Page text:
I wanted to make Irish Soda Bread for Saint Patrick’s Day, but before I got it made, Easter had arrived. This bread actually tasted a lot better than it looks in the photograph, and it sliced beautifully. Oh, was it ever easy!
I cannot remember if I ever made this before, so I went to my favorite on-line Recipe Book – Elise’s and sure enough she had a nicely illustrated recipe. Then I got to wondering how authentic would it be to use a recipe from a Californian, so I went looking for something a bit more Irish.
The first I found claimed to be the “world authority” for “authentic” Irish Soda Bread. All I could find at that site, besides the pop up ads, were warnings of what ingredients NOT to use. No nuts! No raisins or even currants! No orange rind! No sugar, honey or treacle! What’s treacle? No eggs! No shortening! No whiskey! NO Whiskey?? And, … if you dare to use any of those forbidden ingredients – you will be making CAKE not bread! So there! Since I never did find Any recipe at all, I got bored and a bit rankled. Let them eat soda bread!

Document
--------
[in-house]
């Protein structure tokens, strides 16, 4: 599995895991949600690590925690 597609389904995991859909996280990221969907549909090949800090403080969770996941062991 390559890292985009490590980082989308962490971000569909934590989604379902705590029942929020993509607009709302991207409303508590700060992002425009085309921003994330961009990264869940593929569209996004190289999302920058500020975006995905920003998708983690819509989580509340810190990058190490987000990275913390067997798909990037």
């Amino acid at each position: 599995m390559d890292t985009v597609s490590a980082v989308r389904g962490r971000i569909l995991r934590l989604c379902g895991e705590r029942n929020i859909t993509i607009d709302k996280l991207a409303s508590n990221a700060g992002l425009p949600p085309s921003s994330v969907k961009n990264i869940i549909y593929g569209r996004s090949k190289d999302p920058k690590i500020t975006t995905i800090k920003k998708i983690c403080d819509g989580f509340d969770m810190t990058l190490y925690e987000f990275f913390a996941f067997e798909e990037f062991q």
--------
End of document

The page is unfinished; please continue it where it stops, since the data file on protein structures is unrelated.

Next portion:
I tried another Irish site, and it was the opposite — too many recipes using too many ingredients, most of which I did not have on hand, especially the hot peppers. And again it was so full of advertising that I felt myself in a maze.
So it was back to Ms. California Elise’s and I “kinda” followed her instructions and all went well. Of course, as always, I improvised. I halved her recipe and since I didn’t feel like hunting to see if I had any pastry flour, I just used what was in the flour bin. I used table cream with vinegar instead of sour milk. I used a whole egg, instead of a half, since I halved the recipe. Yes, I used the sugar, even though the Irish site said it was verboten. And just to be extremely devilish, I used grated orange rind. I think that made the bread extra tasty. HA! Next time I going to go for the whiskey. After-all, it is IRISH bread, isn’t it? Here’s Elise’s recipe: http://www.elise.com/recipes/archives/004338irish_soda_bread.php
I cooked it in a Corning ware dish instead of cast iron and used a much lower temperature – 325 degrees, as I was in no hurry, and I didn’t want it to come out as brown as the one in Elise’s picture.
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